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Ethiopian Monkeys and STEM Education Among Eclectic Faculty Research

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Faculty members from the College of Humanities and Social Sciences have been showcasing their research in a variety of ways, from online videos to publications in scientific journals to community presentations. Among the scholarly activities are:

Lucía Alcalá, assistant professor of psychology, was featured in the National Science Foundation’s 2018 Video Showcase. “Learning by Helping,” part of a collection of more than 200 videos aimed at improving STEM learning and teaching, shows how helping others may be a powerful motivator for children to engage in science.

Peter Fashing and Nga Nguyen, faculty members in anthropology, recently co-authored a peer-reviewed article titled “Multilevel Social Structure and Diet Shape the Gut Microbiota of the Gelada Monkey, the Only Grazing Primate” for the scientific journal Microbiome.

Fashing also is the co-author of three other articles on Ethiopian monkeys for the American Journal of Primatology, BMC Ecology and Primates, as well as one on African and Ethiopian wolves for Royal Society Open Access.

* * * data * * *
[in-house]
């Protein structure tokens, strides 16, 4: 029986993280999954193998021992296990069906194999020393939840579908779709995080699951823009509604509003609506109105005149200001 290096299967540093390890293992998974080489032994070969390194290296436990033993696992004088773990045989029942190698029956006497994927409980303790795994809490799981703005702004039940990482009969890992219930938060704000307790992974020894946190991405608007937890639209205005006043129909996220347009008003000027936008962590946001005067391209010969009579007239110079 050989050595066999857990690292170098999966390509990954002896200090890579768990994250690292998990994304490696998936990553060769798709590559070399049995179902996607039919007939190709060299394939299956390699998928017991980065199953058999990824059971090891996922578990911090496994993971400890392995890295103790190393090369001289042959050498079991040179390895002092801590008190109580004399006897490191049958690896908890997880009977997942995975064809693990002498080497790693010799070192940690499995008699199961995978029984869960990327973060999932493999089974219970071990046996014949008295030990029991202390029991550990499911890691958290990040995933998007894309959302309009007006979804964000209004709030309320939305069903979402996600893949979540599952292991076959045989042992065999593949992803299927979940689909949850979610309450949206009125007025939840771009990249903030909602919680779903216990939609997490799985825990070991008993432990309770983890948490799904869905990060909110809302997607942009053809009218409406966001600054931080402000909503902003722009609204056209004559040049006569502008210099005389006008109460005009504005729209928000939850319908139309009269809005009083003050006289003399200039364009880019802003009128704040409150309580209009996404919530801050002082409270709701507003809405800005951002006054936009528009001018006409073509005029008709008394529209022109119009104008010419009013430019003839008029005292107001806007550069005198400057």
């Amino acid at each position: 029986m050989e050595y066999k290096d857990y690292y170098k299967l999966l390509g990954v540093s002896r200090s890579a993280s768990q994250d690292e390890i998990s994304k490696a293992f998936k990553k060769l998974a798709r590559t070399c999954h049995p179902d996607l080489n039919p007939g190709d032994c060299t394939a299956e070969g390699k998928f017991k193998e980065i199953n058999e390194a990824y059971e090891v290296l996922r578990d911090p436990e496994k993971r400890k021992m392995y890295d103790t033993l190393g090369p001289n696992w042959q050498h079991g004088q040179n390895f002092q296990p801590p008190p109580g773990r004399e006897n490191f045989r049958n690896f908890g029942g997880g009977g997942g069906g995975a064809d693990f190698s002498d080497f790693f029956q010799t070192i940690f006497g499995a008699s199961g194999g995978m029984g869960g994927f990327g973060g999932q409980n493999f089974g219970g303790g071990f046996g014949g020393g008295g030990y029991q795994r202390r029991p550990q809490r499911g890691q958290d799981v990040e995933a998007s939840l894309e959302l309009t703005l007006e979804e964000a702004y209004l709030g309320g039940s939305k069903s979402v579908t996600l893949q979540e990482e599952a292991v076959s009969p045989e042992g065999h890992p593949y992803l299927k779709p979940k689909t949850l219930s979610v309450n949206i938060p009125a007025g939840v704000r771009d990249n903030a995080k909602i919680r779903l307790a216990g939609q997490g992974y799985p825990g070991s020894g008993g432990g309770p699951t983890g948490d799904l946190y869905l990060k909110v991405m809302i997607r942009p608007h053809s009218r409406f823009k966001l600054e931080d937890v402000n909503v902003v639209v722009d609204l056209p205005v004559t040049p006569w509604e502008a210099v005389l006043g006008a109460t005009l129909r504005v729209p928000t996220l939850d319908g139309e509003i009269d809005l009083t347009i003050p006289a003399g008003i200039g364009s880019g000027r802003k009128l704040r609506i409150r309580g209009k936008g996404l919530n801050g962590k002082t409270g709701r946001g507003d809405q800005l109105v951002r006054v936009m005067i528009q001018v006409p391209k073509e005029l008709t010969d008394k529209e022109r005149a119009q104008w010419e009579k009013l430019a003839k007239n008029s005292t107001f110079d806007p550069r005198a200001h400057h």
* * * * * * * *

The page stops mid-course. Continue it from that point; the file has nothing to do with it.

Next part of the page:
Natalie Fousekis, professor of history and director of the Lawrence de Graaf Center for Oral and Public History, gave a presentation on “Interviewing Political Women in the Age of Clinton and Trump” in May at the League of Women Voters of Orange County annual meeting in Irvine.

Thomas Fujita-Rony, associate professor of Asian American studies, was among the presenters for a panel on “Achieving Ethnic Studies” at Chapman University’s third annual Education and Ethnic Studies Summit in late April. The conference theme was “Nurturing Community: Critical Consciousness, Spirituality and Solidarity.”